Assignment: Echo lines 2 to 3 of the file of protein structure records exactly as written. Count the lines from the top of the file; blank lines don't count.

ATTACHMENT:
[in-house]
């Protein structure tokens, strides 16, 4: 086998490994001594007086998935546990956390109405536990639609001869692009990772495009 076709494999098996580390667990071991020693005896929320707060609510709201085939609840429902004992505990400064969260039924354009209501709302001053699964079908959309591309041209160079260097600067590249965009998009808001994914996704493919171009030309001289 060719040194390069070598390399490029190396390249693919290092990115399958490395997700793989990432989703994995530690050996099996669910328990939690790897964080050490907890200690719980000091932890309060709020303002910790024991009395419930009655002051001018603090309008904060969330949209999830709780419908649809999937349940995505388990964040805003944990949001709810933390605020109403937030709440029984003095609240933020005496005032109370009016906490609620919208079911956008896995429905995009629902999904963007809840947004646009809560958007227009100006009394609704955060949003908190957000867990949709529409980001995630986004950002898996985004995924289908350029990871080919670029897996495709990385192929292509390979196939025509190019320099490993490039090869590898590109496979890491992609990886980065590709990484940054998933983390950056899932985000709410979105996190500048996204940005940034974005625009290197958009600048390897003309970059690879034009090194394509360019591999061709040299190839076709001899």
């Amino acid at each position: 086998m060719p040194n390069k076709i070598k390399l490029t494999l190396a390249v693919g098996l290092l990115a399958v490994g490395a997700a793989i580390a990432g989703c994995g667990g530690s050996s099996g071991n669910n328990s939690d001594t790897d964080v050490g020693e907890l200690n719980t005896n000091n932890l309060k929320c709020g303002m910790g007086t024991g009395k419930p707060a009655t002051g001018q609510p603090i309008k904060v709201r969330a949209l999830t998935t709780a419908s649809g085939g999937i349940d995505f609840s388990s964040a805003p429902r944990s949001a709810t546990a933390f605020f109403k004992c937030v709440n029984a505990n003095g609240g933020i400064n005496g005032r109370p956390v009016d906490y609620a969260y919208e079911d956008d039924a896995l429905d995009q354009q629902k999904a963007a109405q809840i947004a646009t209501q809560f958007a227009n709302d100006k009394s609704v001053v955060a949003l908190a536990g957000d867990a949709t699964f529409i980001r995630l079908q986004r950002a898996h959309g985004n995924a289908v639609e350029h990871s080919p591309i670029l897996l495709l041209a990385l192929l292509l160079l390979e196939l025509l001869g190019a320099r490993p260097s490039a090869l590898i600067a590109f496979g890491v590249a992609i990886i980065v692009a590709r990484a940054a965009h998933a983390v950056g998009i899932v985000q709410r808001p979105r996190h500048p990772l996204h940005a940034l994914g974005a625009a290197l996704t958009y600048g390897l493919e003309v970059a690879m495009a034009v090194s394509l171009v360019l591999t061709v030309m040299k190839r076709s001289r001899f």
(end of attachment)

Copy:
């Protein structure tokens, strides 16, 4: 086998490994001594007086998935546990956390109405536990639609001869692009990772495009 076709494999098996580390667990071991020693005896929320707060609510709201085939609840429902004992505990400064969260039924354009209501709302001053699964079908959309591309041209160079260097600067590249965009998009808001994914996704493919171009030309001289 060719040194390069070598390399490029190396390249693919290092990115399958490395997700793989990432989703994995530690050996099996669910328990939690790897964080050490907890200690719980000091932890309060709020303002910790024991009395419930009655002051001018603090309008904060969330949209999830709780419908649809999937349940995505388990964040805003944990949001709810933390605020109403937030709440029984003095609240933020005496005032109370009016906490609620919208079911956008896995429905995009629902999904963007809840947004646009809560958007227009100006009394609704955060949003908190957000867990949709529409980001995630986004950002898996985004995924289908350029990871080919670029897996495709990385192929292509390979196939025509190019320099490993490039090869590898590109496979890491992609990886980065590709990484940054998933983390950056899932985000709410979105996190500048996204940005940034974005625009290197958009600048390897003309970059690879034009090194394509360019591999061709040299190839076709001899």
């Amino acid at each position: 086998m060719p040194n390069k076709i070598k390399l490029t494999l190396a390249v693919g098996l290092l990115a399958v490994g490395a997700a793989i580390a990432g989703c994995g667990g530690s050996s099996g071991n669910n328990s939690d001594t790897d964080v050490g020693e907890l200690n719980t005896n000091n932890l309060k929320c709020g303002m910790g007086t024991g009395k419930p707060a009655t002051g001018q609510p603090i309008k904060v709201r969330a949209l999830t998935t709780a419908s649809g085939g999937i349940d995505f609840s388990s964040a805003p429902r944990s949001a709810t546990a933390f605020f109403k004992c937030v709440n029984a505990n003095g609240g933020i400064n005496g005032r109370p956390v009016d906490y609620a969260y919208e079911d956008d039924a896995l429905d995009q354009q629902k999904a963007a109405q809840i947004a646009t209501q809560f958007a227009n709302d100006k009394s609704v001053v955060a949003l908190a536990g957000d867990a949709t699964f529409i980001r995630l079908q986004r950002a898996h959309g985004n995924a289908v639609e350029h990871s080919p591309i670029l897996l495709l041209a990385l192929l292509l160079l390979e196939l025509l001869g190019a320099r490993p260097s490039a090869l590898i600067a590109f496979g890491v590249a992609i990886i980065v692009a590709r990484a940054a965009h998933a983390v950056g998009i899932v985000q709410r808001p979105r996190h500048p990772l996204h940005a940034l994914g974005a625009a290197l996704t958009y600048g390897l493919e003309v970059a690879m495009a034009v090194s394509l171009v360019l591999t061709v030309m040299k190839r076709s001289r001899f």